Marmoset sequence sheds light on primate biology, evolution
A team of scientists from around the world led by Baylor College of Medicine and Washington University in St. Louis has completed the genome sequence of the common marmoset – the first sequence of a New World Monkey – providing new information about the marmoset’s unique rapid reproductive system, physiology and growth, shedding new light on primate biology and evolution.
The team published the work today in the journal Nature Genetics.
“We study primate genomes to get a better understanding of the biology of the species that are most closely related to humans,” said Dr. Jeffrey Rogers, associate professor in the Human Genome Sequencing Center at Baylor and a lead author on the report. “The previous sequences of the great apes and macaques, which are very closely related to humans on the primate evolutionary tree, have provided remarkable new information about the evolutionary origins of the human genome and the processes involved.”
With the sequence of the marmoset, the team revealed for the first time the genome of a non-human primate in the New World monkeys, which represents a separate branch in the primate evolutionary tree that is more distant from humans than those whose genomes have been studied in detail before. The sequence allows researchers to broaden their ability to study the human genome and its history as revealed by comparison with other primates.
The sequencing was conducted jointly by Baylor and Washington University and led by Dr. Kim Worley, professor in the Human Genome Sequencing Center, and Rogers at Baylor, and Drs. Richard K. Wilson, director, and Wesley Warren of The Genome Institute at Washington University, in collaboration with Dr. Suzette Tardif of The University of Texas Health Science Center in San Antonio and the Southwest National Primate Research Center.
"Each new non-human primate genome adds to a deeper understanding of human biology," said Dr. Richard Gibbs, director of the Human Genome Sequencing Center at Baylor and a principal investigator of the study.
The study revealed unique genetic characteristics observed in the marmoset, including several genes that are likely responsible for their ability to consistently reproduce multiple births.
“Unlike humans, marmosets consistently give birth to twins without the association of any medical issues,” said Worley. “So why is it OK in marmosets but not in humans where it is considered high risk and associated with more complications?”
It turns out the marmoset gene WFIKKN1 exhibits changes associated with twinning in marmosets.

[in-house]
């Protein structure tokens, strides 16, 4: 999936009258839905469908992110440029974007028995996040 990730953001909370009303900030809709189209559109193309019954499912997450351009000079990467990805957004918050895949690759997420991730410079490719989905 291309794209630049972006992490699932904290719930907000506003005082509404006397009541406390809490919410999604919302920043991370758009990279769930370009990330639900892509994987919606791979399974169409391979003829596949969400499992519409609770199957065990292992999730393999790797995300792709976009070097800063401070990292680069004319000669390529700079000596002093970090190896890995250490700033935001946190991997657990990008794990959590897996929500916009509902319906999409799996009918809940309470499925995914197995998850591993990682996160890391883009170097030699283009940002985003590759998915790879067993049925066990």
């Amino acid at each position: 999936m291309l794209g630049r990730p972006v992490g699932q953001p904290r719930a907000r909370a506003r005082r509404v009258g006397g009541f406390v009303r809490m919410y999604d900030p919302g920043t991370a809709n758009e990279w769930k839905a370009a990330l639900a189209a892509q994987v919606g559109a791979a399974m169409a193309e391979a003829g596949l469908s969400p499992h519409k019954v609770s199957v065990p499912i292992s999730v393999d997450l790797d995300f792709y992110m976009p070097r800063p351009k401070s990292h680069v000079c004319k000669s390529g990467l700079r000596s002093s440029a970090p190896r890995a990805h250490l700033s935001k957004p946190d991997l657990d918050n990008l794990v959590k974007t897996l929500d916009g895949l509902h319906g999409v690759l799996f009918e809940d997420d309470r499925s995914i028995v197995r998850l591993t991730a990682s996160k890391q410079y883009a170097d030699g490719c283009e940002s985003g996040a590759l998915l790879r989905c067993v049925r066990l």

“From our analysis it appears that the gene may act as some kind of critical switch between multiples and singleton pregnancies, though it is not the only gene involved,” said Rogers, who added the finding could apply to studies of multiple pregnancies in humans.
The team was also looked for genetic changes associated with a unique trait found in marmosets and their close relatives, but not described in any other mammal. The dizygotic (or fraternal) twins in marmosets exchange blood stem cells called hematopoietic stem cells in utero, which leads to chimerism, a single organism composed of genetically distinct cells.
“This is very unusual. The twins are full siblings, but if you draw a blood sample from one animal, between 10 and 50 percent of the cells will carry the sibling’s DNA,” said Rogers. “Normally, fraternal twins do not share the same DNA in this way, and in other animals, this chimerism can cause medical problems but not in marmosets. It is very unique.”
“The translational implications of this work to pregnancy and reproductive medicine are significant. We have shown that there are several genes in the marmoset which likely enable twinning. However, it is not just a question of why they have such a high rate of twinning, but how do they manage to rear and raise these twins so successfully,” said Dr. Kjersti Aagaard, associate professor of obstetrics and gynecology – maternal fetal medicine at Baylor and a co-author on the study. “Given the relatively high rate of complications of twins we see, ranging from preterm birth to unique complications such as Twin Twin Transfusion Syndrome (seen only amongst identical or monochorionic twins), it is crucial to understand the underlying adaptive biology of the marmoset which enables them to avoid these complications.”